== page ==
NEW YORK (AP) — The maker of Oreo cookies may again be the target for a shakeup as "Big Food" companies scramble to transform amid changing tastes.
Activist investor Bill Ackman's Pershing Square said it took a 7.5 percent stake in snack maker Mondelez International Inc. that was worth about $5.5 billion. The disclosure comes as Mondelez, which also makes Ritz crackers, Cadbury chocolates and Trident gum, had already been slashing costs to offset weak growth.
Such cost-cutting has become common for major packaged food companies, which are up against volatile economic conditions overseas and shifting tastes that favor foods marketed as fresher or more natural. To appease investors, companies including Campbell Soup, Coca-Cola, General Mills, Kellogg and PepsiCo have said they would trim costs and free up more money for marketing, which is intended to drive up sales of their flagship brands.
The struggles have also led a flurry of corporate restructuring and deal-making that is reshaping the industry. That has included acquisitions of smaller, faster-growing companies, as well as consolidation among big players intended to further reduce costs by combining functions like manufacturing and distribution.
In March, H.J. Heinz Co. said it would buy Kraft Foods and create one of the world's largest food and beverage companies. The early plans outlined by executives focused on the savings the deal would achieve, rather than the potential for sales growth. The deal was engineered by Heinz' owners, Warren Buffett's Berkshire Hathaway and the Brazilian investment firm 3G Capital, which has become known for its cost-cutting management style.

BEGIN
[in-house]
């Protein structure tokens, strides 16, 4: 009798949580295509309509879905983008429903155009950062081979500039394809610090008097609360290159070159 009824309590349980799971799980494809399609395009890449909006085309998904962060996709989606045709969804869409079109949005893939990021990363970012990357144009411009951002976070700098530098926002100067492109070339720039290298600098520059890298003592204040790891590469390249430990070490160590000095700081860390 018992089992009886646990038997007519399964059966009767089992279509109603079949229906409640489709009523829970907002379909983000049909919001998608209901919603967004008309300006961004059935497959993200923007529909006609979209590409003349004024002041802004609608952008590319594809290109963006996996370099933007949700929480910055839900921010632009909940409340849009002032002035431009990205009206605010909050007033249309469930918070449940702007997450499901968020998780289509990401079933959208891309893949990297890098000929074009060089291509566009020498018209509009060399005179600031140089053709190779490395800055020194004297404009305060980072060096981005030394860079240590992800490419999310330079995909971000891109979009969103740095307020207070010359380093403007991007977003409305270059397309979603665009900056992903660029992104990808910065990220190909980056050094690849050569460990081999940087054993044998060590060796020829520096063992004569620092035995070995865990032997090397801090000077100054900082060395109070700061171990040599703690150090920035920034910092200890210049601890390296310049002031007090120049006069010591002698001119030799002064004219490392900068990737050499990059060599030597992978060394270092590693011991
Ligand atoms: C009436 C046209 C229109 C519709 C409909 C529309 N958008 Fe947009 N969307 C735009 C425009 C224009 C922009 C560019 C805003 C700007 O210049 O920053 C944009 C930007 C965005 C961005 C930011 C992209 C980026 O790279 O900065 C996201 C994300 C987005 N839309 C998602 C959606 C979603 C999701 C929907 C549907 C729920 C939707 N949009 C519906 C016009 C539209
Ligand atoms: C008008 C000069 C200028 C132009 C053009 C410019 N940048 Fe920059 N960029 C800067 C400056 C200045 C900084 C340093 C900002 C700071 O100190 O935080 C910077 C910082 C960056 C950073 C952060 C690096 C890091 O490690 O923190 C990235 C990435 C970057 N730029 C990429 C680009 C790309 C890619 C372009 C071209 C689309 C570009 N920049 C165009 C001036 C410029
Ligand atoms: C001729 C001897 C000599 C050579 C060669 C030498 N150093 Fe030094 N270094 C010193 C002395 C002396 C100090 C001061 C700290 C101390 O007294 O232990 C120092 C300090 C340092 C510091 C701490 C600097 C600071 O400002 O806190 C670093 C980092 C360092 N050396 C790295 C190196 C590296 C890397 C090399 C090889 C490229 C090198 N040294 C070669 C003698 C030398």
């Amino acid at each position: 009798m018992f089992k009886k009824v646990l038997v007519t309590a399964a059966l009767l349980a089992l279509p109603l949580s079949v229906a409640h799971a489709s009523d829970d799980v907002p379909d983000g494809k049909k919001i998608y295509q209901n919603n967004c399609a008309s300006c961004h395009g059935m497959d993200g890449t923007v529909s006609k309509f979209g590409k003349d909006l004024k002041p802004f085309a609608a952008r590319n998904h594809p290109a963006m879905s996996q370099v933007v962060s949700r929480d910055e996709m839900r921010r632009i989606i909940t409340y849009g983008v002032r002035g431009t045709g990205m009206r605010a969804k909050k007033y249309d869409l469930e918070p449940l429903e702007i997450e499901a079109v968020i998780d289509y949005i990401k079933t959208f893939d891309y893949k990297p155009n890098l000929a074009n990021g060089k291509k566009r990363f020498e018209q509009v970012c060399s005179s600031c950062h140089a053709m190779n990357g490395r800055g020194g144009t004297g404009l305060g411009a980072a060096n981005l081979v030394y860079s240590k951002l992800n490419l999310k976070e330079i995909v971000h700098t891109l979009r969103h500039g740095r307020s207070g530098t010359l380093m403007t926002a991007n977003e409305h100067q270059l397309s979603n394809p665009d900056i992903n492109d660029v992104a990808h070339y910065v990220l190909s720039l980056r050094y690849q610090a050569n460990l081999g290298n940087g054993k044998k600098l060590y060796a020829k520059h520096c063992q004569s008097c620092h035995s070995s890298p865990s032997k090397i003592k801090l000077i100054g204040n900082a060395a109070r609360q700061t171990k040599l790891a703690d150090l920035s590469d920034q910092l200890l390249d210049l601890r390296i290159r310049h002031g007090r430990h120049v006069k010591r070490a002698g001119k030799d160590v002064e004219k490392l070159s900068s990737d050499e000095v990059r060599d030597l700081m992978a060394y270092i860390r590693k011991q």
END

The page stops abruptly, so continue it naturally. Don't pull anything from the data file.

That tie-up came after Mondelez had split from Kraft Foods in late 2012, a move that was intended to allow each company to work with a more focused portfolio of brands. Mondelez took the snacks like Oreo and Chips Ahoy, while Kraft Foods held onto North America grocery brands like Jell-O and Oscar Mayer.
Because of the international appeal of its snacks and chocolate, Mondelez was seen as being buffered to a degree from the challenges facing many big food companies back in the U.S. But CEO Irene Rosenfeld conceded the company made some early missteps after its separation from Kraft, which led to disappointing financial results.
Last month, however, Mondelez said it was making progress on its cost reductions and reported sales and profit that topped Wall Street estimates.
In a regulatory filing Thursday, Ackman's Pershing Square Capital Management nevertheless said it thinks Mondelez's stock is undervalued, and that it intends to "engage in discussions" with the company on matters such as its strategic plans, which include "potential mergers, acquisitions, divestitures, or a sale" of the company.
That raised the possibility of further deal-making in the food industry.
"We suspect Mr. Ackman's primary goal is to have Mondelez sold," J.P. Morgan analyst Ken Goldman wrote in a note to investors.
A representative for Mondelez, Valerie Moens, said the company welcomes Pershing Square as an investor.
"We'll continue to focus on executing our strategy and on delivering value for all shareholders," she said in an emailed statement.
Representatives for Kraft Heinz and Pershing Square declined to comment. Pershing Square Capital Management LP said it owns 5.5 million shares and options covering 114.8 million more shares of Mondelez. Ackman's stake in Mondelez was first reported by The Wall Street Journal.
Ackman is not the only activist investor with a stake in Mondelez. Nelson Peltz's Trian Fund Management LP holds a 3.1 percent stake in the company, according to FactSet. Peltz is a Mondelez board member.
Mondelez's stock was up 0.6 percent at $46.58.